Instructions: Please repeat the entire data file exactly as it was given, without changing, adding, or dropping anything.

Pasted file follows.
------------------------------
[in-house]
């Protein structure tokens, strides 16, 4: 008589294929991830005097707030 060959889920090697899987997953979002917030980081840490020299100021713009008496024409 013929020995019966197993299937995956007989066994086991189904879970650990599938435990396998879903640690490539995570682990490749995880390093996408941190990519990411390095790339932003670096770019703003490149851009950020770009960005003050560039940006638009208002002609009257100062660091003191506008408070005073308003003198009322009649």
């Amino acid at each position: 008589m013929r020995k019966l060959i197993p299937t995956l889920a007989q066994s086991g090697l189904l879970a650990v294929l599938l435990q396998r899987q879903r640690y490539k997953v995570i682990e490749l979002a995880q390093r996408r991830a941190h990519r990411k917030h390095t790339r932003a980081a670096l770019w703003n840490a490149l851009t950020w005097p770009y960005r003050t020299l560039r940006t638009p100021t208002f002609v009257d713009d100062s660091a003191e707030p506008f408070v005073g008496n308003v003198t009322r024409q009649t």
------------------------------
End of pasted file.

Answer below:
[in-house]
């Protein structure tokens, strides 16, 4: 008589294929991830005097707030 060959889920090697899987997953979002917030980081840490020299100021713009008496024409 013929020995019966197993299937995956007989066994086991189904879970650990599938435990396998879903640690490539995570682990490749995880390093996408941190990519990411390095790339932003670096770019703003490149851009950020770009960005003050560039940006638009208002002609009257100062660091003191506008408070005073308003003198009322009649």
């Amino acid at each position: 008589m013929r020995k019966l060959i197993p299937t995956l889920a007989q066994s086991g090697l189904l879970a650990v294929l599938l435990q396998r899987q879903r640690y490539k997953v995570i682990e490749l979002a995880q390093r996408r991830a941190h990519r990411k917030h390095t790339r932003a980081a670096l770019w703003n840490a490149l851009t950020w005097p770009y960005r003050t020299l560039r940006t638009p100021t208002f002609v009257d713009d100062s660091a003191e707030p506008f408070v005073g008496n308003v003198t009322r024409q009649t």